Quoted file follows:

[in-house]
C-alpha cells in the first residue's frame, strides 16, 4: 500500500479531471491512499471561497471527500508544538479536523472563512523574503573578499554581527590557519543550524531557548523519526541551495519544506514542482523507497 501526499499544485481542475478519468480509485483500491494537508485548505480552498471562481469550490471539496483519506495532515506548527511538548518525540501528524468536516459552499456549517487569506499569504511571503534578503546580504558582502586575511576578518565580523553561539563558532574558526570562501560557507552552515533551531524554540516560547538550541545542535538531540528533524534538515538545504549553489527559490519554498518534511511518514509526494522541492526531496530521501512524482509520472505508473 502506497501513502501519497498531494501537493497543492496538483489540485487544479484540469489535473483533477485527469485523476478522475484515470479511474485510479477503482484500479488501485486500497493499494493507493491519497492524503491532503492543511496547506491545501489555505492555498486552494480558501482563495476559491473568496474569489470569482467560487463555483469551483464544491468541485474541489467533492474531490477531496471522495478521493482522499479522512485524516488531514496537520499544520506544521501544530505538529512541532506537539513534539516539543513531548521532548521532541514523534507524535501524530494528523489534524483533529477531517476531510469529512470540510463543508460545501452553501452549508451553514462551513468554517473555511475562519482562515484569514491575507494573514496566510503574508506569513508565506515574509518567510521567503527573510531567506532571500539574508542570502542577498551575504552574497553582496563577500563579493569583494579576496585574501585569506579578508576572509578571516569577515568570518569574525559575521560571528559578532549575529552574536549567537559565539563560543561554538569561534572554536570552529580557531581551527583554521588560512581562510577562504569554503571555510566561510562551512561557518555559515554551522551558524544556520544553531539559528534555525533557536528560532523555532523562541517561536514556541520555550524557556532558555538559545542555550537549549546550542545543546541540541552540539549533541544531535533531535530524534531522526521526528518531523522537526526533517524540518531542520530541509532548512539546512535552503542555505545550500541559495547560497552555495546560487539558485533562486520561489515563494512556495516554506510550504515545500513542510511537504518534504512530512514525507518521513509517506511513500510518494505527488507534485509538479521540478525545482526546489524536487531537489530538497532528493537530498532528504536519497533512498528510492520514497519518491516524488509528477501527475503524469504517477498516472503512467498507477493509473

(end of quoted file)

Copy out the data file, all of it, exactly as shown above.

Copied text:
[in-house]
C-alpha cells in the first residue's frame, strides 16, 4: 500500500479531471491512499471561497471527500508544538479536523472563512523574503573578499554581527590557519543550524531557548523519526541551495519544506514542482523507497 501526499499544485481542475478519468480509485483500491494537508485548505480552498471562481469550490471539496483519506495532515506548527511538548518525540501528524468536516459552499456549517487569506499569504511571503534578503546580504558582502586575511576578518565580523553561539563558532574558526570562501560557507552552515533551531524554540516560547538550541545542535538531540528533524534538515538545504549553489527559490519554498518534511511518514509526494522541492526531496530521501512524482509520472505508473 502506497501513502501519497498531494501537493497543492496538483489540485487544479484540469489535473483533477485527469485523476478522475484515470479511474485510479477503482484500479488501485486500497493499494493507493491519497492524503491532503492543511496547506491545501489555505492555498486552494480558501482563495476559491473568496474569489470569482467560487463555483469551483464544491468541485474541489467533492474531490477531496471522495478521493482522499479522512485524516488531514496537520499544520506544521501544530505538529512541532506537539513534539516539543513531548521532548521532541514523534507524535501524530494528523489534524483533529477531517476531510469529512470540510463543508460545501452553501452549508451553514462551513468554517473555511475562519482562515484569514491575507494573514496566510503574508506569513508565506515574509518567510521567503527573510531567506532571500539574508542570502542577498551575504552574497553582496563577500563579493569583494579576496585574501585569506579578508576572509578571516569577515568570518569574525559575521560571528559578532549575529552574536549567537559565539563560543561554538569561534572554536570552529580557531581551527583554521588560512581562510577562504569554503571555510566561510562551512561557518555559515554551522551558524544556520544553531539559528534555525533557536528560532523555532523562541517561536514556541520555550524557556532558555538559545542555550537549549546550542545543546541540541552540539549533541544531535533531535530524534531522526521526528518531523522537526526533517524540518531542520530541509532548512539546512535552503542555505545550500541559495547560497552555495546560487539558485533562486520561489515563494512556495516554506510550504515545500513542510511537504518534504512530512514525507518521513509517506511513500510518494505527488507534485509538479521540478525545482526546489524536487531537489530538497532528493537530498532528504536519497533512498528510492520514497519518491516524488509528477501527475503524469504517477498516472503512467498507477493509473